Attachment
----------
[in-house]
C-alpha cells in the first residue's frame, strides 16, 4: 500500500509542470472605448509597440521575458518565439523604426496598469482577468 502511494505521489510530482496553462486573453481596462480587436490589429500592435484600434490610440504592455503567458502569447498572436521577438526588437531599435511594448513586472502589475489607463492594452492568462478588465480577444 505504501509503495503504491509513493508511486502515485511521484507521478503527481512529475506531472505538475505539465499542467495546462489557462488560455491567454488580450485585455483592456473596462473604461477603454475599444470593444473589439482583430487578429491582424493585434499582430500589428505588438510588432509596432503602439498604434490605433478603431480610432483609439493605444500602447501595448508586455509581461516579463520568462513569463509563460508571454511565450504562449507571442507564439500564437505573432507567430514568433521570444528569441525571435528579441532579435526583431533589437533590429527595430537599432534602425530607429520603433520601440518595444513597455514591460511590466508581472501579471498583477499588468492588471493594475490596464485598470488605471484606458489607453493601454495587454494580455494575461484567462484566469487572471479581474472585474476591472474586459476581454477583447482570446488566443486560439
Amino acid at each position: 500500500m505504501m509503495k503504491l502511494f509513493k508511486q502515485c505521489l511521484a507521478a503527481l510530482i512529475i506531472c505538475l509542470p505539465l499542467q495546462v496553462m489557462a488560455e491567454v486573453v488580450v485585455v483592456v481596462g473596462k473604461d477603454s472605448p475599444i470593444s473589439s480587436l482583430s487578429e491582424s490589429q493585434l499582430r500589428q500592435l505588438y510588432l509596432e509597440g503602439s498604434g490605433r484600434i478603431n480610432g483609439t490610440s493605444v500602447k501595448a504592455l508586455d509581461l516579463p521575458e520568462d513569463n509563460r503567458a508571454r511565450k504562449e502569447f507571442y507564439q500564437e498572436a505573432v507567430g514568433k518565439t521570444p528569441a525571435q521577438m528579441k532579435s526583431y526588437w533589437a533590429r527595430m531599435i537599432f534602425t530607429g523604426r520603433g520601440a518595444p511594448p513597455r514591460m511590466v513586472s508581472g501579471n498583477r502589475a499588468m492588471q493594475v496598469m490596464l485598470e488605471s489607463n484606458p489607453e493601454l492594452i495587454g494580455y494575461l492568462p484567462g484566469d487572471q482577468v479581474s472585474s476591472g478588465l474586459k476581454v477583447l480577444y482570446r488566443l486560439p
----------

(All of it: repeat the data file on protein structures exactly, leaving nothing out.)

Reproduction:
[in-house]
C-alpha cells in the first residue's frame, strides 16, 4: 500500500509542470472605448509597440521575458518565439523604426496598469482577468 502511494505521489510530482496553462486573453481596462480587436490589429500592435484600434490610440504592455503567458502569447498572436521577438526588437531599435511594448513586472502589475489607463492594452492568462478588465480577444 505504501509503495503504491509513493508511486502515485511521484507521478503527481512529475506531472505538475505539465499542467495546462489557462488560455491567454488580450485585455483592456473596462473604461477603454475599444470593444473589439482583430487578429491582424493585434499582430500589428505588438510588432509596432503602439498604434490605433478603431480610432483609439493605444500602447501595448508586455509581461516579463520568462513569463509563460508571454511565450504562449507571442507564439500564437505573432507567430514568433521570444528569441525571435528579441532579435526583431533589437533590429527595430537599432534602425530607429520603433520601440518595444513597455514591460511590466508581472501579471498583477499588468492588471493594475490596464485598470488605471484606458489607453493601454495587454494580455494575461484567462484566469487572471479581474472585474476591472474586459476581454477583447482570446488566443486560439
Amino acid at each position: 500500500m505504501m509503495k503504491l502511494f509513493k508511486q502515485c505521489l511521484a507521478a503527481l510530482i512529475i506531472c505538475l509542470p505539465l499542467q495546462v496553462m489557462a488560455e491567454v486573453v488580450v485585455v483592456v481596462g473596462k473604461d477603454s472605448p475599444i470593444s473589439s480587436l482583430s487578429e491582424s490589429q493585434l499582430r500589428q500592435l505588438y510588432l509596432e509597440g503602439s498604434g490605433r484600434i478603431n480610432g483609439t490610440s493605444v500602447k501595448a504592455l508586455d509581461l516579463p521575458e520568462d513569463n509563460r503567458a508571454r511565450k504562449e502569447f507571442y507564439q500564437e498572436a505573432v507567430g514568433k518565439t521570444p528569441a525571435q521577438m528579441k532579435s526583431y526588437w533589437a533590429r527595430m531599435i537599432f534602425t530607429g523604426r520603433g520601440a518595444p511594448p513597455r514591460m511590466v513586472s508581472g501579471n498583477r502589475a499588468m492588471q493594475v496598469m490596464l485598470e488605471s489607463n484606458p489607453e493601454l492594452i495587454g494580455y494575461l492568462p484567462g484566469d487572471q482577468v479581474s472585474s476591472g478588465l474586459k476581454v477583447l480577444y482570446r488566443l486560439p